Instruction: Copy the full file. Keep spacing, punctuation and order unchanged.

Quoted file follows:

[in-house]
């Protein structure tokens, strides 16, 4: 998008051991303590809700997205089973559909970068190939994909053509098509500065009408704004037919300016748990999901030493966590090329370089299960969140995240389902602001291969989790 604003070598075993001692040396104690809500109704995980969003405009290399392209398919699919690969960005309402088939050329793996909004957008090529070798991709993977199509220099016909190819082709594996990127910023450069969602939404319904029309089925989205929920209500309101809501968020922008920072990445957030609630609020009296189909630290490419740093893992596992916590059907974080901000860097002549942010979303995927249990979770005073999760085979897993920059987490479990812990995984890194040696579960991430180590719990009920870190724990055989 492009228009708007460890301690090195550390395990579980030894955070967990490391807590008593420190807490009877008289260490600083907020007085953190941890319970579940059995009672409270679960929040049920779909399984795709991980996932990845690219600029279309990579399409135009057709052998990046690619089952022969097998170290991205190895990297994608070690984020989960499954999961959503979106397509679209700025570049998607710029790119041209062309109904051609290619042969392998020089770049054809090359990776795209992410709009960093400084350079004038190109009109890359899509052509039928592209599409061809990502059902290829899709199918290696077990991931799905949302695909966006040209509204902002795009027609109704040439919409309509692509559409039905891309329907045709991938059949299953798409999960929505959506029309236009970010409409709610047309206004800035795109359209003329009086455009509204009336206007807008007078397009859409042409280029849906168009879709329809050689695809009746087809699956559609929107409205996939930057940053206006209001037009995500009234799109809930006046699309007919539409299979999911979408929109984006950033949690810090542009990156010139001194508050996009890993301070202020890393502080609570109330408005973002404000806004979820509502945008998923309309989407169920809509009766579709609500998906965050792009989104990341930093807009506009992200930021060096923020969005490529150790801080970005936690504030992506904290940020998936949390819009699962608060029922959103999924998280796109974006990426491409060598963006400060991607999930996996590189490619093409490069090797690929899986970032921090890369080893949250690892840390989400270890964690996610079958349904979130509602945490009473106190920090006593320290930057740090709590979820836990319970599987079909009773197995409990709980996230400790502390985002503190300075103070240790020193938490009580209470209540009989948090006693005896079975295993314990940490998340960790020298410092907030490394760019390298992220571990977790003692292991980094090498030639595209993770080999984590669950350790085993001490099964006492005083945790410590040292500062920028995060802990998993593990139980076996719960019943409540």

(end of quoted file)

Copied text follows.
[in-house]
């Protein structure tokens, strides 16, 4: 998008051991303590809700997205089973559909970068190939994909053509098509500065009408704004037919300016748990999901030493966590090329370089299960969140995240389902602001291969989790 604003070598075993001692040396104690809500109704995980969003405009290399392209398919699919690969960005309402088939050329793996909004957008090529070798991709993977199509220099016909190819082709594996990127910023450069969602939404319904029309089925989205929920209500309101809501968020922008920072990445957030609630609020009296189909630290490419740093893992596992916590059907974080901000860097002549942010979303995927249990979770005073999760085979897993920059987490479990812990995984890194040696579960991430180590719990009920870190724990055989 492009228009708007460890301690090195550390395990579980030894955070967990490391807590008593420190807490009877008289260490600083907020007085953190941890319970579940059995009672409270679960929040049920779909399984795709991980996932990845690219600029279309990579399409135009057709052998990046690619089952022969097998170290991205190895990297994608070690984020989960499954999961959503979106397509679209700025570049998607710029790119041209062309109904051609290619042969392998020089770049054809090359990776795209992410709009960093400084350079004038190109009109890359899509052509039928592209599409061809990502059902290829899709199918290696077990991931799905949302695909966006040209509204902002795009027609109704040439919409309509692509559409039905891309329907045709991938059949299953798409999960929505959506029309236009970010409409709610047309206004800035795109359209003329009086455009509204009336206007807008007078397009859409042409280029849906168009879709329809050689695809009746087809699956559609929107409205996939930057940053206006209001037009995500009234799109809930006046699309007919539409299979999911979408929109984006950033949690810090542009990156010139001194508050996009890993301070202020890393502080609570109330408005973002404000806004979820509502945008998923309309989407169920809509009766579709609500998906965050792009989104990341930093807009506009992200930021060096923020969005490529150790801080970005936690504030992506904290940020998936949390819009699962608060029922959103999924998280796109974006990426491409060598963006400060991607999930996996590189490619093409490069090797690929899986970032921090890369080893949250690892840390989400270890964690996610079958349904979130509602945490009473106190920090006593320290930057740090709590979820836990319970599987079909009773197995409990709980996230400790502390985002503190300075103070240790020193938490009580209470209540009989948090006693005896079975295993314990940490998340960790020298410092907030490394760019390298992220571990977790003692292991980094090498030639595209993770080999984590669950350790085993001490099964006492005083945790410590040292500062920028995060802990998993593990139980076996719960019943409540």